MONDAY, Sept. 19 (HealthDay News) -- The quality of care people
with heart failure receive, along with outcomes, are significantly
influenced by what type of insurance patients have, a new study
Medicare and Medicaid patients and those without health
insurance are less likely to be given some essential treatments and
tend to be hospitalized longer, researchers report. Medicaid
patients were 22 percent more likely to die in the hospital than
patients with private insurance, the researchers said.
"I wish the results revealed a different story," said lead researcher Dr. John R. Kapoor, an assistant professor of medicine at the University of Chicago Pritzker School of Medicine.
The findings reveal that disparities in heart failure care do
exist and are associated with worse outcomes, he added, and these
unequal practices should be corrected.
"It remains medicine's major unhealed wound that care continues to be tailored to individuals based on their pocketbook, and not their condition," he said. "Quality of care for all patients --- insured and uninsured -- is priceless."
The report will be published in the Sept. 27 issue of the
Journal of the American College of Cardiology.
For the study, Kapoor's team collected data on 99,508 heart
failure patients seen in 244 hospitals that are part of the
American Heart Association's Get with the Guidelines Heart Failure
The researchers found that, even among these hospitals,
insurance coverage had an influence on how the guidelines were
For example, compared with privately insured patients, patients
with Medicaid or no insurance were less likely to be given blood
pressure drugs called beta blockers or have an implantable
cardioverter-defibrillator prescribed or placed before leaving the
hospital. A cardioverter-defibrillator automatically delivers a
shock to the heart if the heart starts beating irregularly, to
return the heartbeat to normal.
Other drugs that are part of the guidelines for treating heart
failure were also less likely to be prescribed to those with
Medicaid or no insurance, Kapoor's group found.
In addition, Medicaid and Medicare patients were also less
likely to receive other blood pressure medication such as
angiotensin-converting enzyme (ACE) inhibitors or angiotensin
receptor blockers (ARBs) and beta blockers, compared with privately
insured patients, the researchers found.
Study co-author Dr. Gregg Fonarow, a professor of cardiology at
the University of California, Los Angeles, said there are many
reasons for the disparities in quality of care based on who is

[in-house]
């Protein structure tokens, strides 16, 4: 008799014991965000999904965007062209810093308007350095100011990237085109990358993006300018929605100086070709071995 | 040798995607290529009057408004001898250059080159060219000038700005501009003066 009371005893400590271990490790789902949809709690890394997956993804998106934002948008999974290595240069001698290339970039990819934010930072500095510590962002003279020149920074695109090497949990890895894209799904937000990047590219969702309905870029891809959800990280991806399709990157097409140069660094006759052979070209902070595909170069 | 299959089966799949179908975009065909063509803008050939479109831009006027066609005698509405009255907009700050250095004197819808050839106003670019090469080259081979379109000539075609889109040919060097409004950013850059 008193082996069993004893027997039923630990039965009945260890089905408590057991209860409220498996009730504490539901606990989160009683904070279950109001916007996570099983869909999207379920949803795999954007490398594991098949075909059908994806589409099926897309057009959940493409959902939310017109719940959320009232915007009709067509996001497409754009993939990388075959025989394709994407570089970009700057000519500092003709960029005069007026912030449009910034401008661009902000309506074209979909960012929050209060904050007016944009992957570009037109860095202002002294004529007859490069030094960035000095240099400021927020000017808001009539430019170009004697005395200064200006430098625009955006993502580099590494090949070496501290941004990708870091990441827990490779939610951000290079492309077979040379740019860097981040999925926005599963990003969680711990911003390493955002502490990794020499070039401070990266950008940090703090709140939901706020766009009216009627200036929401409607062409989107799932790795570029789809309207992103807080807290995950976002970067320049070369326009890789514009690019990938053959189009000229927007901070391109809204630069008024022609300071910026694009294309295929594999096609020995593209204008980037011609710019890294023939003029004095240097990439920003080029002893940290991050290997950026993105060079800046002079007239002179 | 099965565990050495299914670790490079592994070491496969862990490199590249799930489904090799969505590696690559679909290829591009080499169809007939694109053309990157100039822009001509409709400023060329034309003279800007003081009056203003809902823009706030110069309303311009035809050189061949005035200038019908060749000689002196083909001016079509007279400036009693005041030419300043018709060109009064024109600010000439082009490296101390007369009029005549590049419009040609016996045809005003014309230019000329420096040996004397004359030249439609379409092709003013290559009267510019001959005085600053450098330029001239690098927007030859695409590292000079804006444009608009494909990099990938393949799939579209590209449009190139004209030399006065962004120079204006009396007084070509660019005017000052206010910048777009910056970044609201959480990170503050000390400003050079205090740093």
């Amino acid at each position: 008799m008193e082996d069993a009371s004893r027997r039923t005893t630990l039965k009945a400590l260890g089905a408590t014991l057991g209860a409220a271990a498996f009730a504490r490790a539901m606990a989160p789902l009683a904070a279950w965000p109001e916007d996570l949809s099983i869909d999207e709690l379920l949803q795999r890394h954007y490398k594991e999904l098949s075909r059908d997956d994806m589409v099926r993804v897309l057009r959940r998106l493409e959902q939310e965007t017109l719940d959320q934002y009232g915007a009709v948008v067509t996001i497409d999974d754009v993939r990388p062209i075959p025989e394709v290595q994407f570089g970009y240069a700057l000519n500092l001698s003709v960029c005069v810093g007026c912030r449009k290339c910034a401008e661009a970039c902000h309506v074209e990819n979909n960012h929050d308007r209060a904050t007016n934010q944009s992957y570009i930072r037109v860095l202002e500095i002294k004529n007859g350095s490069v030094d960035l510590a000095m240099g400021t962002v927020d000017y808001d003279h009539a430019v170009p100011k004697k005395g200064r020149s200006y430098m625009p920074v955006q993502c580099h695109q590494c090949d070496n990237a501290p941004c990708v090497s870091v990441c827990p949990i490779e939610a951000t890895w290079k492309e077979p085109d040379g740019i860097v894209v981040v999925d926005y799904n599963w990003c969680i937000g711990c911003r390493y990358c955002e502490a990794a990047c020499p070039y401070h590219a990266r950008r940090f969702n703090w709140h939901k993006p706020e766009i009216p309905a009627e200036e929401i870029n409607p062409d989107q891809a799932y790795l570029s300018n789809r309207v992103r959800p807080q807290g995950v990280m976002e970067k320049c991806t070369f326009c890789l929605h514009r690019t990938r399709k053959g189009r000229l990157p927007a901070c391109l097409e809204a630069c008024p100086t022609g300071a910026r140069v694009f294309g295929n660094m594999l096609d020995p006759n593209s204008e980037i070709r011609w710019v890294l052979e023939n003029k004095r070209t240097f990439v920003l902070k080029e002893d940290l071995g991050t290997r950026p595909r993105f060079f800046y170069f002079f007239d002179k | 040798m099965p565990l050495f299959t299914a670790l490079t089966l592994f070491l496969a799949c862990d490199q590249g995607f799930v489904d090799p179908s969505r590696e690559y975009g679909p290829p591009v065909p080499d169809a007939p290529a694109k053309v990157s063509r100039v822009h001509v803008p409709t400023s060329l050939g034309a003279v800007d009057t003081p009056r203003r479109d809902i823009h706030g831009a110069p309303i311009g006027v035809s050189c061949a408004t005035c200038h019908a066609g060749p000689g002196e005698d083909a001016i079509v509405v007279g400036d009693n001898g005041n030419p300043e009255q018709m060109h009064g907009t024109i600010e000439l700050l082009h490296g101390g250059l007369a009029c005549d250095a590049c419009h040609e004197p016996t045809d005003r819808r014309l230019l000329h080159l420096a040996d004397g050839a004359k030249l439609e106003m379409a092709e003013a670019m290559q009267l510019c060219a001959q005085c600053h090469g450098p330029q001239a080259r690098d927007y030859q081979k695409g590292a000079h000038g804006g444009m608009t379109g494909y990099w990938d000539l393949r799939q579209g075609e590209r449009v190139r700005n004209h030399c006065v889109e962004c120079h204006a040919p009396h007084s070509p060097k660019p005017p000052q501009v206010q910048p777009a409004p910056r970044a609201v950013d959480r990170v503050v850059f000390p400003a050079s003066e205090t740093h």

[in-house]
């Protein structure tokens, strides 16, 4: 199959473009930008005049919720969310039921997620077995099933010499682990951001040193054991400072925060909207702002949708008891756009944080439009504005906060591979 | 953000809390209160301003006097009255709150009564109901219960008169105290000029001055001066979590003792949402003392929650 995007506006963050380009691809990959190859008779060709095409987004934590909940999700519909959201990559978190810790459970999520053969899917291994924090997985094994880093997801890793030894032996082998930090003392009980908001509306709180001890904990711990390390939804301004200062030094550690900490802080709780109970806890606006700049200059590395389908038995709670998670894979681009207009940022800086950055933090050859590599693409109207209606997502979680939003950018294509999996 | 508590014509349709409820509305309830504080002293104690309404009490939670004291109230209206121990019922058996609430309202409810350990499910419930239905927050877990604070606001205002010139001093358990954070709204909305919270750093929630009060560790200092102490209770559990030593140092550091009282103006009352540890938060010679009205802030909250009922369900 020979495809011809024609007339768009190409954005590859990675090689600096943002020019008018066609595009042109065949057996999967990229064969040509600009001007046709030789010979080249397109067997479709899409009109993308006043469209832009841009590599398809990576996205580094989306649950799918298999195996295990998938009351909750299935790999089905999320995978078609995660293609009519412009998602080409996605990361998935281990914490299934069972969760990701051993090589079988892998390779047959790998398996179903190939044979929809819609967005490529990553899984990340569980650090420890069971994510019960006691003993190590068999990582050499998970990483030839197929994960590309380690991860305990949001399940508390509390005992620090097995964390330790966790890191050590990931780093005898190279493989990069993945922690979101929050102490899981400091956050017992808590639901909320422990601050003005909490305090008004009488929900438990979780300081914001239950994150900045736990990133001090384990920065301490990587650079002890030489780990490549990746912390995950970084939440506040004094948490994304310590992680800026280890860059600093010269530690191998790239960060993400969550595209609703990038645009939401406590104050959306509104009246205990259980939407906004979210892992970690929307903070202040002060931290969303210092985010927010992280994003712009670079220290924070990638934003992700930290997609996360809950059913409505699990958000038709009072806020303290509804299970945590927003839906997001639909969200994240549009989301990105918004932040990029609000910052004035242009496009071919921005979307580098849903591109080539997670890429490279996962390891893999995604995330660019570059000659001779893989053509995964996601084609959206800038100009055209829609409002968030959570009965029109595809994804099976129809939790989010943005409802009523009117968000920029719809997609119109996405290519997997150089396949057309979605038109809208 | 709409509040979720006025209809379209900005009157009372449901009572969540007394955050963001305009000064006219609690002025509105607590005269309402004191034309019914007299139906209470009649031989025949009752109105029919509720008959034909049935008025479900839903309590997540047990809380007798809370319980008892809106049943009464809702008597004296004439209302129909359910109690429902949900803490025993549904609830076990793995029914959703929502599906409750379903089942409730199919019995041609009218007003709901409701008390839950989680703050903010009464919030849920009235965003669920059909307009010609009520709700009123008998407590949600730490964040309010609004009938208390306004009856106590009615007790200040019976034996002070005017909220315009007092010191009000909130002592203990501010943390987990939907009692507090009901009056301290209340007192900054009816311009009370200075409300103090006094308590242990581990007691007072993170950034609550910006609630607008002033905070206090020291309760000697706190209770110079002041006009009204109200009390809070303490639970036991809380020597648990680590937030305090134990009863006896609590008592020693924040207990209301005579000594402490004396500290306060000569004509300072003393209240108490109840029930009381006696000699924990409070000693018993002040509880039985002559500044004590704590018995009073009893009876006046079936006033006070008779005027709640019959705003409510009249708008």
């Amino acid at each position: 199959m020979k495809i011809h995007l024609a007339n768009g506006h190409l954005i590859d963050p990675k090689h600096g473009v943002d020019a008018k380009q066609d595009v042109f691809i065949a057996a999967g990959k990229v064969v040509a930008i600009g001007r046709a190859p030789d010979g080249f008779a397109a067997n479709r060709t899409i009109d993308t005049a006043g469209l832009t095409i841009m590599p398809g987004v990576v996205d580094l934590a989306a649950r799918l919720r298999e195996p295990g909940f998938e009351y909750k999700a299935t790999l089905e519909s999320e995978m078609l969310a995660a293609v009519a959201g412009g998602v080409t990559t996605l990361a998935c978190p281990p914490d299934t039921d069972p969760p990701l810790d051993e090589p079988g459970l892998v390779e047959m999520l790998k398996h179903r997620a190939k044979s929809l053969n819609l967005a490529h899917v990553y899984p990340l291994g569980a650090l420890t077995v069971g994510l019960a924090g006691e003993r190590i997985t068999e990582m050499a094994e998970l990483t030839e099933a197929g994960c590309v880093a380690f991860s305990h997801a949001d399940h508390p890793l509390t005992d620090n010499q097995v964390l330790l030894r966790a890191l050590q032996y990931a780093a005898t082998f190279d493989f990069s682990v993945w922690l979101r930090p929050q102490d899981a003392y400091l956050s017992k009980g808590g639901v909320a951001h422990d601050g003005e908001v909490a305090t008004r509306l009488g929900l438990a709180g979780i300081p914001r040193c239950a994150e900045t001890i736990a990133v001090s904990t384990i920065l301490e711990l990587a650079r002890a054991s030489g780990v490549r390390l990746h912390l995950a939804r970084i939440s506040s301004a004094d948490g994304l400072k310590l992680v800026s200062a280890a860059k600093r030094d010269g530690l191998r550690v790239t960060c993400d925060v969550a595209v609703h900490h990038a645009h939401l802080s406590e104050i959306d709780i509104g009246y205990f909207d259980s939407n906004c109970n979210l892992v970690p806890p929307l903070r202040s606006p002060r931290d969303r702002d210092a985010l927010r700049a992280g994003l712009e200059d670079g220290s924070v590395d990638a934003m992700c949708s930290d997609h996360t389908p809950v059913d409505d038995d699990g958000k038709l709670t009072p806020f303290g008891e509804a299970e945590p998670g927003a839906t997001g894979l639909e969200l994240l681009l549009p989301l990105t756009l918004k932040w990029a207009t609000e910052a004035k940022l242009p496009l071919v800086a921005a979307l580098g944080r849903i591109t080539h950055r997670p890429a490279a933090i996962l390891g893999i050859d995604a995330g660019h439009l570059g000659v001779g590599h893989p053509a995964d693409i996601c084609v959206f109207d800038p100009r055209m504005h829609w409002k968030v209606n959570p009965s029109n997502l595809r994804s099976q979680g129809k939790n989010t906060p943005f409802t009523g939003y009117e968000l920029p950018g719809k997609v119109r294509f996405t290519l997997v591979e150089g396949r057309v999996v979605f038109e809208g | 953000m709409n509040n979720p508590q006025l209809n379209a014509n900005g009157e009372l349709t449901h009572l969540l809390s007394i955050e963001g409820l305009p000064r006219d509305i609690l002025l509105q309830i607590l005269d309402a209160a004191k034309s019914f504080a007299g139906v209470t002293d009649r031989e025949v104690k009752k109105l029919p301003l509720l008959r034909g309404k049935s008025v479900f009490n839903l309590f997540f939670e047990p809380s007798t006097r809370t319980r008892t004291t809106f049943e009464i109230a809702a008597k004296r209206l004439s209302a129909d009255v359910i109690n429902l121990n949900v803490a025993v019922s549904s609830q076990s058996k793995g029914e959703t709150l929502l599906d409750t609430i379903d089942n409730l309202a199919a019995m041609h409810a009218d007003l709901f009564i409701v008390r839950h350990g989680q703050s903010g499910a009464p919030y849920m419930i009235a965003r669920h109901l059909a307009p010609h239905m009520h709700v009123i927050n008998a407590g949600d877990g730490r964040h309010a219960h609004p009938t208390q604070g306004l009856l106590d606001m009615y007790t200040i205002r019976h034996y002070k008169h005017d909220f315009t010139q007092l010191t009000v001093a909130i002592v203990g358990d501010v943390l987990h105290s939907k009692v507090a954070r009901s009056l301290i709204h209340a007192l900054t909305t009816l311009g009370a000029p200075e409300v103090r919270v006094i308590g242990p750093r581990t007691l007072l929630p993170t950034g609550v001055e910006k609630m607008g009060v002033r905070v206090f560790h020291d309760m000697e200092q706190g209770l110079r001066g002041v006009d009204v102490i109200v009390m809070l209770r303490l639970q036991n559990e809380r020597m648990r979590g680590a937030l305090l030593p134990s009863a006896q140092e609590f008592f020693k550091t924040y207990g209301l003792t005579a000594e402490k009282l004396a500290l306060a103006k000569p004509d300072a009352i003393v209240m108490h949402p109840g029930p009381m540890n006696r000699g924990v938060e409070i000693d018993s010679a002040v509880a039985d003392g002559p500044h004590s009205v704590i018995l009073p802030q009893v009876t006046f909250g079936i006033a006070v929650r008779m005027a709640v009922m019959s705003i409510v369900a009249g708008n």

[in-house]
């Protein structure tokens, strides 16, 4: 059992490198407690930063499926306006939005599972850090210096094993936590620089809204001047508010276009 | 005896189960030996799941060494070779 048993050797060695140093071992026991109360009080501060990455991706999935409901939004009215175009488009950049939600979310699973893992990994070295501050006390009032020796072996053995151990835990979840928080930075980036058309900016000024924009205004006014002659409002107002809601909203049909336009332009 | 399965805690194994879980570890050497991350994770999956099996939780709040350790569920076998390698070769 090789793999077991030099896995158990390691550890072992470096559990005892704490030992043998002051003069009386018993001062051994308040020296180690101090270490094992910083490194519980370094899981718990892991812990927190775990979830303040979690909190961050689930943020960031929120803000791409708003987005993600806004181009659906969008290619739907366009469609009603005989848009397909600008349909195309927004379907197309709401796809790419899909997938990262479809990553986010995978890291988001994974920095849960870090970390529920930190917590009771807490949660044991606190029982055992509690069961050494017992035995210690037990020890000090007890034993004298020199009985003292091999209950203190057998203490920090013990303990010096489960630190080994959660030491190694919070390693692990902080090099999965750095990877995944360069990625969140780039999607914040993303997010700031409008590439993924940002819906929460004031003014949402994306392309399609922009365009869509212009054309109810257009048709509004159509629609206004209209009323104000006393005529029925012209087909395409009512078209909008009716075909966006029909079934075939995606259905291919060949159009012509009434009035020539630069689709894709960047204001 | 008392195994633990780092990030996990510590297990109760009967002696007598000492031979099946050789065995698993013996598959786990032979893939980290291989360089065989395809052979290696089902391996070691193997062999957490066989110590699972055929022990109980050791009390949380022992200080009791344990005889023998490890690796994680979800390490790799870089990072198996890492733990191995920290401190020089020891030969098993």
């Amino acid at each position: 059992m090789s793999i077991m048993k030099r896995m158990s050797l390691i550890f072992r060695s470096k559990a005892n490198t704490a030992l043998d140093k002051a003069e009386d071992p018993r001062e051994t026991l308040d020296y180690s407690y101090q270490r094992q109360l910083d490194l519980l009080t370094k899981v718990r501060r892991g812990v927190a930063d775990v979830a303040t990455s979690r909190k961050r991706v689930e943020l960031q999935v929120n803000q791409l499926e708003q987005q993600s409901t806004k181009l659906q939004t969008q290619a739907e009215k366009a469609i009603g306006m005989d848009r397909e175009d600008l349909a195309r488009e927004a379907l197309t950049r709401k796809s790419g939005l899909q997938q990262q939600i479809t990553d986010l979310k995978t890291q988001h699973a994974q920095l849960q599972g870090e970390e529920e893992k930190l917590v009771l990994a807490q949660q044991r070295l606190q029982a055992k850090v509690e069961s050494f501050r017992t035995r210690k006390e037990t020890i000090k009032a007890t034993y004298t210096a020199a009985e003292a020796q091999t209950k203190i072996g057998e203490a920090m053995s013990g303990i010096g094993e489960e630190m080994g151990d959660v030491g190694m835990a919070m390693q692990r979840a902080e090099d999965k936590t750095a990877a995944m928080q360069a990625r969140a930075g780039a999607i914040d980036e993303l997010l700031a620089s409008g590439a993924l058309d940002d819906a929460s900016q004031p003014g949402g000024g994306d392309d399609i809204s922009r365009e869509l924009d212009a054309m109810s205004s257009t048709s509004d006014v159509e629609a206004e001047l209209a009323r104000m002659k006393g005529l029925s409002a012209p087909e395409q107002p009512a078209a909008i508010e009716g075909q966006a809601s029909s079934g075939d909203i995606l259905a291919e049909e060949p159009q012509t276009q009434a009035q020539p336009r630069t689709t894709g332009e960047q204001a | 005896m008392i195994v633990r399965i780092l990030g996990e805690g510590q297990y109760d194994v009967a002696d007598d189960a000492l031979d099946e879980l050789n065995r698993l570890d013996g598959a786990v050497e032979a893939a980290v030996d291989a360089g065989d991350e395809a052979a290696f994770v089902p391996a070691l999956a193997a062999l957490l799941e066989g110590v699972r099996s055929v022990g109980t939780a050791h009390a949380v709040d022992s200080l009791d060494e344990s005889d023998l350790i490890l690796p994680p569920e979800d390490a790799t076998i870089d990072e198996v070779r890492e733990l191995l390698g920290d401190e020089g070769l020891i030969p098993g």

paying the bill.
"Inequalities in access to specialist care during hospital admissions may explain some of the differences by insurance status," Fonarow said. "There may also be a bias among certain physicians and hospitals to not prescribe medications or therapies with life-prolonging benefits to patients based on whether the patient is well-insured or not. Patient insurance status is also correlated with socioeconomic status, which may in turn also influence care and outcomes."
"These shocking and equally disturbing findings call for physicians to pause and reflect on practice behaviors," Kapoor said. "Quality care should be a priority, irrespective of financial incentives."
Dr. Marvin Konstam, director of the CardioVascular Center at
Tufts Medical Center in Boston and author of an accompanying
journal editorial, said there are "blatant" examples throughout the
health care system in which patients don't get proven therapies
because they lack adequate insurance coverage.
He cited a decision in Arizona to halt paying for several types
of organ transplants for Medicaid recipients.
"That's a decision that has since been rescinded, but that's an example of how in the current system there is a very great risk of making misguided arbitrary decisions and cutting off whole segments of the population from a proven therapy," he said.
That can range from decisions made by individual doctors for a
particular patient all the way up to state and federal governments
making decisions on whole classes of treatments, he said.
Konstam thinks decisions on care need to take into account the
cost-effectiveness of therapies, not just the cost of the therapy
itself. In addition, payment for care needs to be changed to make
costs similar for patients across the board.
For more on heart failure, visit the
U.S. National Library of Medicine.
Please be aware that this information is provided to supplement the care provided by your physician. It is neither intended nor implied to be a substitute for professional medical advice. CALL YOUR HEALTHCARE PROVIDER IMMEDIATELY IF YOU THINK YOU MAY HAVE A MEDICAL EMERGENCY. Always seek the advice of your physician or other qualified health provider prior to starting any new treatment or with any questions you may have regarding a medical condition.
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